The thing about the whole affair I personally found laughable was that the band and several of their defenders claimed that the festival needed Black Congress way more than Black Congress needed the festival. I called bullshit on this since Ghoulfest, featuring Macy Gray and Bad Brains, was looking like it was going to be the big fall Houston music event, and maybe the new big money player on the Houston festival scene.
WTF, Black Congress was right and I was wrong. The festival was surprisingly sparsely attended, though still an excellent time to judge by those in attendance. Meanwhile, the EyeHateGod show that Black Congress has quit the festival to play was packed, loud and by all accounts a resounding success.
I doubt that Black Congress's absence was the reason that the festival fell short of its potential, but it certainly didn't help. I can bitch about professionalism all I want, but ticket sales are hard to argue with.
John Seaborn Gray: Robert Pattinson, who plays the character Sparklefang the Chaste in Stephanie Meyer's Abstinence Porn epic The Twilight Saga, was in town and randomly stopped by Notsuoh, picked up a guitar, played some tunes, and then mingled with the bar-goers for a while before peacing out.
I don't know anything about the guy, but he's got to be pretty cool to have the entire city of Houston to choose from and pick cluttered, schizoid little Main Street gem Notsuoh. From what I hear, he was really nice. Usually when you're at Notsuoh, you expect the odd derelict drunk, homeless street kid, or dependable regular to wander in, not Robert Freaking Pattinson. Weird.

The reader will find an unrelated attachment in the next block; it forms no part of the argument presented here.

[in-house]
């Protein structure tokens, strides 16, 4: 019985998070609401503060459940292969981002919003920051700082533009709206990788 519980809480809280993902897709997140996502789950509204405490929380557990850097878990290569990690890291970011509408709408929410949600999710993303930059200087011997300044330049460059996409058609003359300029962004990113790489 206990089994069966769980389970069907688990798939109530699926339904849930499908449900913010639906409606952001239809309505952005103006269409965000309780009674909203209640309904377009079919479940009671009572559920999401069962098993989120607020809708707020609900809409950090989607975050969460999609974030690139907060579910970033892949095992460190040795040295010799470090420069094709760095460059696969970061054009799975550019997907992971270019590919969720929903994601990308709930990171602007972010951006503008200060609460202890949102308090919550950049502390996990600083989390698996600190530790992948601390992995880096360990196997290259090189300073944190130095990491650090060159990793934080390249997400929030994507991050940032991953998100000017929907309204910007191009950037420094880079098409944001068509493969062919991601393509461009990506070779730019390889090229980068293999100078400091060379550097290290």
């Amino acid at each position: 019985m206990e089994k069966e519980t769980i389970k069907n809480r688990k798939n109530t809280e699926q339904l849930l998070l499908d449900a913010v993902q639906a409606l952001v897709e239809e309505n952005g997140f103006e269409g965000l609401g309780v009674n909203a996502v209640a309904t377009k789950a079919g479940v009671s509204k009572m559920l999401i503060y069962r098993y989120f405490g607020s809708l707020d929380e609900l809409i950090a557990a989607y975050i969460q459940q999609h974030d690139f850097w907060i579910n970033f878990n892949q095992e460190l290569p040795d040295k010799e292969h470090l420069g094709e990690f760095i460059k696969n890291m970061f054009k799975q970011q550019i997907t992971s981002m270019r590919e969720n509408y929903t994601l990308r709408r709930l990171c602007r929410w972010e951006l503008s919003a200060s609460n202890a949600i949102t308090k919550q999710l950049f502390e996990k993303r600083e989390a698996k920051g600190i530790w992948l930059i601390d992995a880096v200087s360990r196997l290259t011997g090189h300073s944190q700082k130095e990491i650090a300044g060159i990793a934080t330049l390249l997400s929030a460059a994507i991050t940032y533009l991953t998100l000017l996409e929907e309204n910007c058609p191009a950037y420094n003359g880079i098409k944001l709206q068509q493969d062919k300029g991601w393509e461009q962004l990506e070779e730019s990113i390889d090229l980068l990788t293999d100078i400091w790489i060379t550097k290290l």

Matthew Keever: Clubs that close because they don't pay their electric bill. That, and being denied Justin Bieber tickets. Have you no mercy!?
Shea Serrano: This doesn't have anything to do with anything really, but on Monday afternoon I was picking up some lunch from Long John Silver's on Kirby (keep it elegant, I always say) and there was a homeless man walking around with his penis hanging out. It was so bizarre.
He literally had his pants around his knees, his dong hanging in the wind like a little, dirty, disgusting flag. When I saw him, I literally said, "Whhhhaaaat the fuuuckkkkk...?!" I immediately called, like, at least seven different people to tell them. That's more people than I called after I met T-Pain, by the way.
Brittanie Shey: The [proposed] selling of KTRU. It was a true slap in the face to the students who run the station and the music-loving community at large in Houston. Even classical music lovers are getting fucked by this deal, since the [proposed] new station's reach will be far less that KUHF's current coverage.
It also felt pretty slimy to see how the powers that be gave us the slip, thanks to the open-records release of these emails.
William Michael Smith: Jennifer Grassman jumping onstage unasked and singing a cappella during the Houston Press music awards show. Excruciating and presumptuous. Cute it was not.